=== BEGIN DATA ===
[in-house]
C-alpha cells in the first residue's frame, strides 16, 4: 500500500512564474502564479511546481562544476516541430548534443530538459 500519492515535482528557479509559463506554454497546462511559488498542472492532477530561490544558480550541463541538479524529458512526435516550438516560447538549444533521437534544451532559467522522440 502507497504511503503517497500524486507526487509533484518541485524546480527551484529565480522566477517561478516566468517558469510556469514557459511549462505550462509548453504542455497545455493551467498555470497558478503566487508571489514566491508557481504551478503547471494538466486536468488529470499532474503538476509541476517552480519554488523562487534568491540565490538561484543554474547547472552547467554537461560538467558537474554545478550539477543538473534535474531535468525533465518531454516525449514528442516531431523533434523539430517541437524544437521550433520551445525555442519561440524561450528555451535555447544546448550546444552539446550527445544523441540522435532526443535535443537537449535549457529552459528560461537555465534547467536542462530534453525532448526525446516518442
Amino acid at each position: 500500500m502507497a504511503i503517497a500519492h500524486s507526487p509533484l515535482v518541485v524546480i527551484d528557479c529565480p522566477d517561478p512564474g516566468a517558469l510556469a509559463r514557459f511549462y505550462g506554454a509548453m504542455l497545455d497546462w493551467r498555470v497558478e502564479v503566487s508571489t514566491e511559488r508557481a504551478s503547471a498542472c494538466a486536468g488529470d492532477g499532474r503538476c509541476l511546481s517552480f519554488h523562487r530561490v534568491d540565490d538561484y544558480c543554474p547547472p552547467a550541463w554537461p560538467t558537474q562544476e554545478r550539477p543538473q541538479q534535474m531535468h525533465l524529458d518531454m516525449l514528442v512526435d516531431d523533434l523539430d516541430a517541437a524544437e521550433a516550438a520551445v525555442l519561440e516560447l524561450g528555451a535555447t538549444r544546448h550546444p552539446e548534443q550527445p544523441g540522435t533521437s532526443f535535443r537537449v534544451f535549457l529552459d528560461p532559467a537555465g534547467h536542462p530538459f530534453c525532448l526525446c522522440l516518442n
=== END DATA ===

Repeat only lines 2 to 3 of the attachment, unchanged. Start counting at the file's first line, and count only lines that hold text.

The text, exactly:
C-alpha cells in the first residue's frame, strides 16, 4: 500500500512564474502564479511546481562544476516541430548534443530538459 500519492515535482528557479509559463506554454497546462511559488498542472492532477530561490544558480550541463541538479524529458512526435516550438516560447538549444533521437534544451532559467522522440 502507497504511503503517497500524486507526487509533484518541485524546480527551484529565480522566477517561478516566468517558469510556469514557459511549462505550462509548453504542455497545455493551467498555470497558478503566487508571489514566491508557481504551478503547471494538466486536468488529470499532474503538476509541476517552480519554488523562487534568491540565490538561484543554474547547472552547467554537461560538467558537474554545478550539477543538473534535474531535468525533465518531454516525449514528442516531431523533434523539430517541437524544437521550433520551445525555442519561440524561450528555451535555447544546448550546444552539446550527445544523441540522435532526443535535443537537449535549457529552459528560461537555465534547467536542462530534453525532448526525446516518442
Amino acid at each position: 500500500m502507497a504511503i503517497a500519492h500524486s507526487p509533484l515535482v518541485v524546480i527551484d528557479c529565480p522566477d517561478p512564474g516566468a517558469l510556469a509559463r514557459f511549462y505550462g506554454a509548453m504542455l497545455d497546462w493551467r498555470v497558478e502564479v503566487s508571489t514566491e511559488r508557481a504551478s503547471a498542472c494538466a486536468g488529470d492532477g499532474r503538476c509541476l511546481s517552480f519554488h523562487r530561490v534568491d540565490d538561484y544558480c543554474p547547472p552547467a550541463w554537461p560538467t558537474q562544476e554545478r550539477p543538473q541538479q534535474m531535468h525533465l524529458d518531454m516525449l514528442v512526435d516531431d523533434l523539430d516541430a517541437a524544437e521550433a516550438a520551445v525555442l519561440e516560447l524561450g528555451a535555447t538549444r544546448h550546444p552539446e548534443q550527445p544523441g540522435t533521437s532526443f535535443r537537449v534544451f535549457l529552459d528560461p532559467a537555465g534547467h536542462p530538459f530534453c525532448l526525446c522522440l516518442n